TAXI operators have vowed to increase local transport fares tomorrow even without government approval.
The operators have proposed a 150 percent increase in local fares for public transport, which the Ministry of Transport has not approved, pending further negotiations.
Currently, commuters pay M6, 50 and the proposed 150 percent will increase the fare to M15, making Lesotho’s public transportation very expensive, compared to other countries in the Southern Africa region.
However, in the last meeting with the Minister of Transport and its board, the government proposed M8, 50 for commuter omnibuses and M9,50 for the 4+1 taxis. This was rejected by the taxi operators who then reduced their M15 proposal to a range of M9 and M10 for 4+1 taxis.
In the end, the two parties could not reach an agreement.
The Principal Secretary for Transport, Mr Thabo Motoko confirmed no agreement was reached with regards to the new fares and therefore no increases are expected tomorrow (Friday).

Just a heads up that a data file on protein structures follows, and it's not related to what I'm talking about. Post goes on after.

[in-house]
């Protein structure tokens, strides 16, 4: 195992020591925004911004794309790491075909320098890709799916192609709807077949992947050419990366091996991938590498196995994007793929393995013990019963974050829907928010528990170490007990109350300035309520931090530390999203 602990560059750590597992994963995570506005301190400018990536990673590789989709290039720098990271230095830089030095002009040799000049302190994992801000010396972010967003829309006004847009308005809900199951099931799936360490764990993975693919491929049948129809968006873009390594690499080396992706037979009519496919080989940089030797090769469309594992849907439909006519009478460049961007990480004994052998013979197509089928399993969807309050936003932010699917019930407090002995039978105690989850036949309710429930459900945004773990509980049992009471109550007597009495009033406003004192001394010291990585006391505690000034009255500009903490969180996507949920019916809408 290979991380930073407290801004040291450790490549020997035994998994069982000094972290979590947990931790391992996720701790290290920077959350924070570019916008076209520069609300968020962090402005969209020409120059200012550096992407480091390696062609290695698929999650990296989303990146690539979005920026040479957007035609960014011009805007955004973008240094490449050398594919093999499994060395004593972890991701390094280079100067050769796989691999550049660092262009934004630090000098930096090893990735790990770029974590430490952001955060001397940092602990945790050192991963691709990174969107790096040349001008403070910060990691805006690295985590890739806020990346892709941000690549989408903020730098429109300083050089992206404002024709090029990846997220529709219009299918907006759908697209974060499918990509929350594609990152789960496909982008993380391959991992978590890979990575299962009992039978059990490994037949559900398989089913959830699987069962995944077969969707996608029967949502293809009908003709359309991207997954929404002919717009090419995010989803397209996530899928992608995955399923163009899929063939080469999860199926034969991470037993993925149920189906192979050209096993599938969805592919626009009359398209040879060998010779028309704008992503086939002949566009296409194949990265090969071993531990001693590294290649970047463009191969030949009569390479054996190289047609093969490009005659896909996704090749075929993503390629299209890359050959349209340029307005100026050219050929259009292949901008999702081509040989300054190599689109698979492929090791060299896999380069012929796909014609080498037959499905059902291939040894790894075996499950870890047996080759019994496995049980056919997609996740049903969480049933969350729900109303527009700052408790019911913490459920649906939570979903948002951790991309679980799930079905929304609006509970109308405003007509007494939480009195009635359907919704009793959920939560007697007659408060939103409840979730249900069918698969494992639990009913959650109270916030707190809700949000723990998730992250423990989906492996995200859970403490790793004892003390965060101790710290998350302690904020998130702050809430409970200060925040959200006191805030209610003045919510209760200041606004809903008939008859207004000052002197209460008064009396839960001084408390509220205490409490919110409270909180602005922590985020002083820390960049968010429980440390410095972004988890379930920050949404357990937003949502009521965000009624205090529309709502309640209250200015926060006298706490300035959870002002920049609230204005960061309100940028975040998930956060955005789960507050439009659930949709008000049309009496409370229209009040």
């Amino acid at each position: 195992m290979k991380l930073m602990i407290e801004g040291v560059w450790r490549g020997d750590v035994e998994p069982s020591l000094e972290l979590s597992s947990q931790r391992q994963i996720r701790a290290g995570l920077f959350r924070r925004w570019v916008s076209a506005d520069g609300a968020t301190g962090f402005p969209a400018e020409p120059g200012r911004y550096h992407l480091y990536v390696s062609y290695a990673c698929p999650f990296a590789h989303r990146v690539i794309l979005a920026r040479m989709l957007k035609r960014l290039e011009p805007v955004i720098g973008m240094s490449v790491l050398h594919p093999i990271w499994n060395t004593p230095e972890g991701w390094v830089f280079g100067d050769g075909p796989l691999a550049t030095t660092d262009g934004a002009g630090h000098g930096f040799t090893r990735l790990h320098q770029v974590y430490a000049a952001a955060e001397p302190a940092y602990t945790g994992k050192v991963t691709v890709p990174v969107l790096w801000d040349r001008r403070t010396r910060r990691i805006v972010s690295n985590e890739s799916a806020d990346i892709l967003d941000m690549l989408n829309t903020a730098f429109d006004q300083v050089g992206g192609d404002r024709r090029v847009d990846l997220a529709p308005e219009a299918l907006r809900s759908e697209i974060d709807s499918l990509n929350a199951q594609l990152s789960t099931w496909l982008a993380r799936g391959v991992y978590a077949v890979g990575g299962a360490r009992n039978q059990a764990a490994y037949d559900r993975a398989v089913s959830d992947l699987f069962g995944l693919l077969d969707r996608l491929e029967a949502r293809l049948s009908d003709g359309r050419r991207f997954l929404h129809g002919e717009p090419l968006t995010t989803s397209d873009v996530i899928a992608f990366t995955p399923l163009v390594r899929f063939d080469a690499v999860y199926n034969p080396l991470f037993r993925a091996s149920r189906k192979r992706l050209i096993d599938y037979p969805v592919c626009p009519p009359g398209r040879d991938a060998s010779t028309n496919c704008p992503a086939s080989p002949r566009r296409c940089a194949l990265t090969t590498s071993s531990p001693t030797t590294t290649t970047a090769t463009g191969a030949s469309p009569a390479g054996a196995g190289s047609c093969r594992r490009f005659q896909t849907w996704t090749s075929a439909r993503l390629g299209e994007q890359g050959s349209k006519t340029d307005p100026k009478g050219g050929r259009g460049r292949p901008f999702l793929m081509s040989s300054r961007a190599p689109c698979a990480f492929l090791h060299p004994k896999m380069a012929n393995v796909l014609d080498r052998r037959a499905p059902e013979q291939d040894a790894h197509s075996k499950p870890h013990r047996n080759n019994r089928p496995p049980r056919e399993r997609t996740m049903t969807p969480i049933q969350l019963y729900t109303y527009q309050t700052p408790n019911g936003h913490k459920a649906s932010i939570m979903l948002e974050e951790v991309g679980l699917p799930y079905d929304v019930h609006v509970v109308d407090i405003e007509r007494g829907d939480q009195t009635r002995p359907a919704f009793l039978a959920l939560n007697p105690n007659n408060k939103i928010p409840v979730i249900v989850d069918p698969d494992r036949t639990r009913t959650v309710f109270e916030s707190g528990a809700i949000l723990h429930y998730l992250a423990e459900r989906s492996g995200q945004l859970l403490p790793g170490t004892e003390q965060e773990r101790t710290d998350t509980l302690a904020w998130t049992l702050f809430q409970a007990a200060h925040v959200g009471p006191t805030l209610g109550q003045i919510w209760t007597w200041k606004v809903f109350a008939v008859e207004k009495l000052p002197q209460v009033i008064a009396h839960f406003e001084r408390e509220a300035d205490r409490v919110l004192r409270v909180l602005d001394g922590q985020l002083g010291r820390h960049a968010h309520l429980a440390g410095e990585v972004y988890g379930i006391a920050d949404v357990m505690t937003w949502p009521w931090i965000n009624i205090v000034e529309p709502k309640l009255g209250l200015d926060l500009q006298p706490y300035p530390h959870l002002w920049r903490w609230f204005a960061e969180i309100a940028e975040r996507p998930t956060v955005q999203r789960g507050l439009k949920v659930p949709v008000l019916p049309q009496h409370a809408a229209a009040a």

“In view of the situation, there is not going to be increases in public transport fares until an agreement has been reached,” Mr Motoko said, adding, he had no doubt that the situation would be resolved amicably based on the warm relations that exist between his ministry and the taxi operators.
“We have agreed on establishing a policy framework, which will help us to put our industry in good order, going forward,” he said.
However, taxi operators have cited high operational costs, adding the fares were last increased way back in 2012, despite increasing costs of car maintenance and fuel over the last five years.
The Deputy Chairperson of the North, South and Central region taxi operators, Mathe Khalane told the Lesotho Times that, in addition to escalating vehicle maintenance costs, they also wanted the fares in round figure forms to deal with problems of change.
In view of the disagreements with the Ministry of Transport, he said a taxi operators’ caucus will have to agree on interim fares in the absence of an agreement by end of day (Thursday).
“We know the economy of our country, and we are not trying to fight with Basotho. Our request for fares to be increased is based on the fact that times are hard, and we need to sustain our businesses,” Mr Khalane said.
He said the proposed M15 was a starting point for the negotiations and was never meant to be the actual fare.
“We are hopeful that we will come to an understanding before this Friday.”
The Consumers Protection Association (CPA) has criticized the proposed 150 percent increase saying it was both illegal and unjustified.